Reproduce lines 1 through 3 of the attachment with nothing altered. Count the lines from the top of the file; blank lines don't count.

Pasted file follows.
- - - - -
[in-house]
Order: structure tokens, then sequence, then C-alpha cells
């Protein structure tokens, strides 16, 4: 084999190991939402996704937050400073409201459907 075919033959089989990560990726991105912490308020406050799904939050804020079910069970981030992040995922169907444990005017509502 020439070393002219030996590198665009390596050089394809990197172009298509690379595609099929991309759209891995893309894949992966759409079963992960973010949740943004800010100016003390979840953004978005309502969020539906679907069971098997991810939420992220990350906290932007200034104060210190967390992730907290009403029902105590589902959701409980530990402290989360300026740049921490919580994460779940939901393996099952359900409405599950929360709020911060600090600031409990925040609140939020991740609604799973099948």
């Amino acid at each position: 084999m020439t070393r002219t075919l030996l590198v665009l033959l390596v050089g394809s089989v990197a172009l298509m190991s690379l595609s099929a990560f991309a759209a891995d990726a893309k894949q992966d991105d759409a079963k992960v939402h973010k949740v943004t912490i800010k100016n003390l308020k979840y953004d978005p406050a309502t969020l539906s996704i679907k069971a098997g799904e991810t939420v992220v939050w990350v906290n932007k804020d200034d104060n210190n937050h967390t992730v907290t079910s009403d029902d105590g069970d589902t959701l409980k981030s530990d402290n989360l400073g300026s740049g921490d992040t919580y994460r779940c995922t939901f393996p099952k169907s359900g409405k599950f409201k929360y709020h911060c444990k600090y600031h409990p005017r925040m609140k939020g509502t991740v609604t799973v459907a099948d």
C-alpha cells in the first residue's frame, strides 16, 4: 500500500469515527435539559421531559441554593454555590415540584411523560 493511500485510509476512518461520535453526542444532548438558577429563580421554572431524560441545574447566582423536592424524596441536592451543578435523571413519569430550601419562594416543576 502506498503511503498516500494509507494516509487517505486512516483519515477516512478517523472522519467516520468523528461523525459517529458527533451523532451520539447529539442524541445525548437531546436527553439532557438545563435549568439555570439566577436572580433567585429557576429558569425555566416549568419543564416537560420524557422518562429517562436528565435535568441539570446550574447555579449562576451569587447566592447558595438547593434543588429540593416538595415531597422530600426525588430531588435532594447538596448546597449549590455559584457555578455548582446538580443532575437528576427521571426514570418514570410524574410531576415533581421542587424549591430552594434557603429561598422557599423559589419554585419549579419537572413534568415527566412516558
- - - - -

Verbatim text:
[in-house]
Order: structure tokens, then sequence, then C-alpha cells
């Protein structure tokens, strides 16, 4: 084999190991939402996704937050400073409201459907 075919033959089989990560990726991105912490308020406050799904939050804020079910069970981030992040995922169907444990005017509502 020439070393002219030996590198665009390596050089394809990197172009298509690379595609099929991309759209891995893309894949992966759409079963992960973010949740943004800010100016003390979840953004978005309502969020539906679907069971098997991810939420992220990350906290932007200034104060210190967390992730907290009403029902105590589902959701409980530990402290989360300026740049921490919580994460779940939901393996099952359900409405599950929360709020911060600090600031409990925040609140939020991740609604799973099948």